Antarctica’s Weddell Sea in the Southern Hemisphere is usually an uninterrupted sheet of ice during the frigid winter months of June, July and August. That is why the appearance of a massive area of open water, or polynya, in the middle of the sea is baffling scientists worldwide. First observed as a small hole in the winter of 2016, the polynya now extends an astounding 80,000 square kilometers, or about as big as the US state of Maine.
Polynyas are fairly common near the Arctic and Antarctic coasts, thanks to the persistent katabatic winds that blow the ice away from the coastline. However, one in the middle of the open ocean, like the Weddell polynya, are rare and occur only under certain conditions.
“The Southern Ocean is strongly stratified. An icy but relatively fresh water layer covers a much warmer and saltier water mass, thus acting as an insulating layer,” says Professor Dr. Mojib Latif, head of the Research Division at GEOMAR Helmholtz Centre for Ocean Research Kiel in Germany. “This (polynya) is like opening a pressure relief valve — the ocean then releases a surplus of heat to the atmosphere for several consecutive winters until the heat reservoir is exhausted.”
The Weddell polynya was first observed by satellites in the austral winters of 1974 and 1975. Measuring about 250,000 square kilometers, or about the size of the US state of Oregon, it was much larger than the current polynya. However, since satellite imagery was still in its nascent stages little research was conducted into the cause of this mysterious phenomenon. By 1976, the hole patched up and did not reappear again for 40 years, until 2016.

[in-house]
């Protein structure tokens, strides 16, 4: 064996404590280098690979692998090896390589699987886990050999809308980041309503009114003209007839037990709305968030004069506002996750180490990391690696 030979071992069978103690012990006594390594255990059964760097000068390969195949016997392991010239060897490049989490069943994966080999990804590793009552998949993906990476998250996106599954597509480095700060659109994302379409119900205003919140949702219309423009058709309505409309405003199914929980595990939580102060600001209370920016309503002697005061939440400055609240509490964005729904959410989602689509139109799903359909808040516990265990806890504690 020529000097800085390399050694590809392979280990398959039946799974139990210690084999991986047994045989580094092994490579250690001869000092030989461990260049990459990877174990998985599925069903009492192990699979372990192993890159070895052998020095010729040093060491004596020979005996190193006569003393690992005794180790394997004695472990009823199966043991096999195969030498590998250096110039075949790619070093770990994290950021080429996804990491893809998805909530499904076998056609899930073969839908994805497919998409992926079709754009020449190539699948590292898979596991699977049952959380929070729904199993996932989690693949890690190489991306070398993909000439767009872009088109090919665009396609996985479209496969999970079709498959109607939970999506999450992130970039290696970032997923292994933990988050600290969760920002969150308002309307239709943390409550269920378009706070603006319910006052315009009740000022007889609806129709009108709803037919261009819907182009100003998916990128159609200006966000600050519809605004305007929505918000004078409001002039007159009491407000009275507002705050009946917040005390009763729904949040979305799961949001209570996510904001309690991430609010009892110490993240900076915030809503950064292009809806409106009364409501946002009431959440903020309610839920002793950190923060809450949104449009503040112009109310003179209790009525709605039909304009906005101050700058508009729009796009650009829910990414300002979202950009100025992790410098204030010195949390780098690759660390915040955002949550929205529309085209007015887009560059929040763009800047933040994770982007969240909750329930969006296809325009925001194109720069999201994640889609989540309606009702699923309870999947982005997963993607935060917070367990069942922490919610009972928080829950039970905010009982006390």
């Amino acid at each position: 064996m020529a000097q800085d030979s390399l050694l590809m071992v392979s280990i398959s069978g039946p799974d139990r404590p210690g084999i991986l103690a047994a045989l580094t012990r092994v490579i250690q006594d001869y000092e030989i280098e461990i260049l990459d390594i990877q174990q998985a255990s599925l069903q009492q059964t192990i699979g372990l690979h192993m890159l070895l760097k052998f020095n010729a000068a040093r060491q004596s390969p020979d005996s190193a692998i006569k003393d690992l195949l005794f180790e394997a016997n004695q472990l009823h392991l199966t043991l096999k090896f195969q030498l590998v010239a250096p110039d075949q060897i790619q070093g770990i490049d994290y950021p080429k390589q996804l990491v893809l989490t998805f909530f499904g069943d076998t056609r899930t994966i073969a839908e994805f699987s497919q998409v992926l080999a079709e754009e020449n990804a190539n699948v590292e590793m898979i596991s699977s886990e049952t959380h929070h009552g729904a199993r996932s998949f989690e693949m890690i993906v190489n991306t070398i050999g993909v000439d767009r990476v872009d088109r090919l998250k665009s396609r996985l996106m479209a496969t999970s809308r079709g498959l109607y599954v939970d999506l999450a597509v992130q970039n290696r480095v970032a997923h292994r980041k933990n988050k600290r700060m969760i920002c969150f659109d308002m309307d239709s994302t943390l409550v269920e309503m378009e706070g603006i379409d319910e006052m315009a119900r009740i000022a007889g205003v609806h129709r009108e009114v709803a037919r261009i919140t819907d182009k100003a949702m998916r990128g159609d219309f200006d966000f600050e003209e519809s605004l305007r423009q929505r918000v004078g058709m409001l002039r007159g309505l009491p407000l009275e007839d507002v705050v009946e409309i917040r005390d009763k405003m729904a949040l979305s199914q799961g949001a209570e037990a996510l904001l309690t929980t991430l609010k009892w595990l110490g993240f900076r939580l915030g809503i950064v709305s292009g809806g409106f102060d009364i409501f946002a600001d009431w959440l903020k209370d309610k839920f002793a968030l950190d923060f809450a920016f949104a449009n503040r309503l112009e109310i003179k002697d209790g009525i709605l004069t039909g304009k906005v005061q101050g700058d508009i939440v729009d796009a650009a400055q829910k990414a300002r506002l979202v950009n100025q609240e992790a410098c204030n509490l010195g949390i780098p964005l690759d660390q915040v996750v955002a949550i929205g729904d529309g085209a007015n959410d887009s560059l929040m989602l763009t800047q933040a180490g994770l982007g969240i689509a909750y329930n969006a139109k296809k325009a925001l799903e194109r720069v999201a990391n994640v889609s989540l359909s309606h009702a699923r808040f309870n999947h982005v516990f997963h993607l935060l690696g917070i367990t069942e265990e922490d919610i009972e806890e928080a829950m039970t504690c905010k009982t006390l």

This time around, researchers from the University of Toronto and the Southern Ocean Carbon and Climate Observations and Modeling project are determined to find out the cause of this “enigma.” In early September, the team sent robotic floats, that can withstand the negative 20 degrees Celsius water temperatures, to investigate. Able to operate under sea ice, the buoys can collect data and potentially provide critical information about the hole’s formation.
Though the researchers have yet to analyze the data collected, there are some that believe the polynya is a result of climate change. However, Torge Martin, a meteorologist and climate modeler at the Helmholtz Centre, thinks the phenomenon might be cyclical, rather than a result of the climate. The expert says, “Its recurrence supports our hypothesis . . . that the Weddell Polynya was not a one-time event but possibly occurred regularly in the past.”
While scientists work to unravel the hole’s mysteries, and the impacts of climate change on our planet, some Antarctic dwellers are making the most of the open water. “It literally is a hotspot,” said Kent Moore, professor of physics at the University of Toronto. “There are seals using it, predators, leopard seals — they’ll be exploiting this region. It’s like an oasis to them.